[ Reply to This | # ]

Some more tidbits from OpenLinux 1.3
Authored by: Vic on Tuesday, December 22 2009 @ 06:53 AM EST
I'll post a few bits in reply to this mail so that it doesn't become one
enormous post. And so I can add stuff as I find it...


Solving problems with Free Software

[ Reply to This | # ]

That "original licensor" wording
Authored by: Wol on Tuesday, December 22 2009 @ 07:03 AM EST
I know SCOG can't claim this as a defense, but if somebody else puts your code
in a GPL project I think I've twigged the legal niceties :-)

If you spot it, you obviously have to stop distribution immediately, to stop
your customers getting a licence from *you*.

But, the "original licensor" wording, imho, means that until you are
AWARE of it, the "licence to use" comes from the person who put the
code in. If they didn't have any right to do so ... well ... they're wide open
to damages.

But I think, if you *stopped* distributing *immediately* you realise there's a
problem, you can argue with a high chance of success that *you* *never* licenced
it (it was "the other guy") and you can ...try... to get the code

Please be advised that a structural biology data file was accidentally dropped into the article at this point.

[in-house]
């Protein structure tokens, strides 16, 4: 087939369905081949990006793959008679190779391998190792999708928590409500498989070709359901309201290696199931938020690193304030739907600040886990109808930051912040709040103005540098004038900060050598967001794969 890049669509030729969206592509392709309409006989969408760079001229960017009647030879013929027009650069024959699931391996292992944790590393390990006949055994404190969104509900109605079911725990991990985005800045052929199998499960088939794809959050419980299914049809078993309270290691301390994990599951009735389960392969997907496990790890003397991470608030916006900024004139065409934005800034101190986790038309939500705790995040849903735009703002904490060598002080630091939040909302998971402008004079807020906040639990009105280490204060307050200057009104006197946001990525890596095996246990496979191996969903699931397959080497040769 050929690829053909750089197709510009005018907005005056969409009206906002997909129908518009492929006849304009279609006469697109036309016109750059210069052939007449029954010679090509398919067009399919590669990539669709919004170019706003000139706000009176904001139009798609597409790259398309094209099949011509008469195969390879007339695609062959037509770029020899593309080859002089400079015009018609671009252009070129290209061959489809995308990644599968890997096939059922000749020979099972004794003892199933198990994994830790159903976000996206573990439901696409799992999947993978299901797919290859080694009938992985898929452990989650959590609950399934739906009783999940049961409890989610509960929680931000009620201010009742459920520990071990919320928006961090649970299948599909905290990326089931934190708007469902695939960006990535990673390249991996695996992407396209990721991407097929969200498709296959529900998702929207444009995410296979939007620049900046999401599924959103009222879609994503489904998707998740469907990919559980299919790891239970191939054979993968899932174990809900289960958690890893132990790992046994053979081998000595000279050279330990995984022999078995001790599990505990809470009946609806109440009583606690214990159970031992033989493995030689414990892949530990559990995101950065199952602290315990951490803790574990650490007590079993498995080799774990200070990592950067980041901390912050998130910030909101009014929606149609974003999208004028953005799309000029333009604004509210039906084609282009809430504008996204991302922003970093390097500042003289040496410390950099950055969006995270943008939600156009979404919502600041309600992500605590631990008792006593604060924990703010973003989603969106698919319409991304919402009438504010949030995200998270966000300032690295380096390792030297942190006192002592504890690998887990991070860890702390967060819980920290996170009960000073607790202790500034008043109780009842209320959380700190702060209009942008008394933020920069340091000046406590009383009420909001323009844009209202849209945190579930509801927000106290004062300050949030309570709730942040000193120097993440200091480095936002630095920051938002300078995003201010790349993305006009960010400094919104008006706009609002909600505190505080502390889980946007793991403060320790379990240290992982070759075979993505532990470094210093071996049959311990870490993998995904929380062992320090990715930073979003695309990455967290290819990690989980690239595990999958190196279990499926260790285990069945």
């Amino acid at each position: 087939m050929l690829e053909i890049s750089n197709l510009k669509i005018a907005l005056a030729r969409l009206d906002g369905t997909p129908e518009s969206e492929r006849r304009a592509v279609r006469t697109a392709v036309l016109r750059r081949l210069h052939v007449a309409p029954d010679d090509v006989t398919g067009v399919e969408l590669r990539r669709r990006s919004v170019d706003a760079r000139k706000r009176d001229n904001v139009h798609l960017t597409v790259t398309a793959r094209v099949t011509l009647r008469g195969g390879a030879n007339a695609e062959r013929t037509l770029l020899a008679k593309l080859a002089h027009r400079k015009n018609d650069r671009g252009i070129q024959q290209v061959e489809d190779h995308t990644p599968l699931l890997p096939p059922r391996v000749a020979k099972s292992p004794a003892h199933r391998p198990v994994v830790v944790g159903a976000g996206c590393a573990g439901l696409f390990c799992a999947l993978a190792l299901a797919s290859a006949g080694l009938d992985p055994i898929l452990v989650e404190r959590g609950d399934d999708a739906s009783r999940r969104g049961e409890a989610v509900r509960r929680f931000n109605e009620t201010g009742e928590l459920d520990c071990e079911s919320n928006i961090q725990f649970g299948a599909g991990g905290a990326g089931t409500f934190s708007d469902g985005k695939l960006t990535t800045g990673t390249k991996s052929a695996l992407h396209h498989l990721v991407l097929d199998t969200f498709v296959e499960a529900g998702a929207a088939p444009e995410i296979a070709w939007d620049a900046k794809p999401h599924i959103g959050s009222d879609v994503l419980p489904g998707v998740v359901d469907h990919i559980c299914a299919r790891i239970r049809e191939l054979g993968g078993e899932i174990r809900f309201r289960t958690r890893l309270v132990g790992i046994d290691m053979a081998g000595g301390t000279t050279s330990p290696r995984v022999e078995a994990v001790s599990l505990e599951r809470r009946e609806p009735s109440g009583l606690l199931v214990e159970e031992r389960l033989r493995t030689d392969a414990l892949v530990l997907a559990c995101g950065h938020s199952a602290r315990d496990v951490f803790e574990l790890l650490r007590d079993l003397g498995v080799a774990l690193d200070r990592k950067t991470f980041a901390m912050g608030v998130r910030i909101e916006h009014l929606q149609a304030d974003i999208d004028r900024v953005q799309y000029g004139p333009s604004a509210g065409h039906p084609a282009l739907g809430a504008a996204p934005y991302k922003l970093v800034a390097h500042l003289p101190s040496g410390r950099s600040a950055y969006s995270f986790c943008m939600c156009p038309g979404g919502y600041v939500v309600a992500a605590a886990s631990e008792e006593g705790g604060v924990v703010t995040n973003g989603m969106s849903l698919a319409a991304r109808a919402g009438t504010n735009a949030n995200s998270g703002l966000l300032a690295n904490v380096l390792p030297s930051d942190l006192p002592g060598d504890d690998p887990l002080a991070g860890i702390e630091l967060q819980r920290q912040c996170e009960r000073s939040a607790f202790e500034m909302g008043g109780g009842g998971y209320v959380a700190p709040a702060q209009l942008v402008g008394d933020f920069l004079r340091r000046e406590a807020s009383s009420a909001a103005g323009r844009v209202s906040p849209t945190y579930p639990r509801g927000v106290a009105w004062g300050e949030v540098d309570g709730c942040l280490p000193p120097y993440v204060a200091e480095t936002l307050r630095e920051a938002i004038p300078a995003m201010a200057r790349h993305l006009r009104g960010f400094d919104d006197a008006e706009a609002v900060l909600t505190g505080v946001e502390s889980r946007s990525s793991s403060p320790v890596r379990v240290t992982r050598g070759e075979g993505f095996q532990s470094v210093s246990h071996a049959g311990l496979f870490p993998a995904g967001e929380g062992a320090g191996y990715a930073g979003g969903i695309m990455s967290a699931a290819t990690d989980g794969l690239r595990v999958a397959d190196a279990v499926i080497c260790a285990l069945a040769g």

[ Reply to This | # ]
Authored by: Anonymous on Tuesday, December 22 2009 @ 07:28 AM EST
This seems interesting, at least for digging up names and can
browse info, including credits, on all of the kernel releases from 1.0 -

[ Reply to This | # ]

Don't Waste Your Time With Screenshots ...
Authored by: sk43 on Tuesday, December 22 2009 @ 08:41 AM EST
... when you can have a Caldera OpenLinux for your very own. The following site

contains complete installation .iso images of Caldera eDesktop (OpenLinux 2.4)
and eServer (OpenLinux 2.3)

Under the updates directory, it also contains a partial set of source RPMS for
many versions of OpenLinux, including 1.0, 1.1, 1.2, 1.3, 2.2, 2.3, and eDesktop
and eServer.

I have eDesktop installed on a laptop, complete with the "streams.o"
module. Still having a bit of trouble getting X to work - any advice?

[ Reply to This | # ]

This one /is/ rediculous
Authored by: Anonymous on Tuesday, December 22 2009 @ 10:29 AM EST
Ok, I'm sorry, but this one really is rediculous. This redistribution occured
two years before Caldera even purchased Santa Cruz's unix business. Which means
that even if errno.h and a-out.h are infringing, they couldn't possibly have
even known it in 1999 because they hadn't purchased the rights to it yet.

[ Reply to This | # ]

Is this not utterly ridiculous?
Authored by: Yossarian on Tuesday, December 22 2009 @ 11:40 AM EST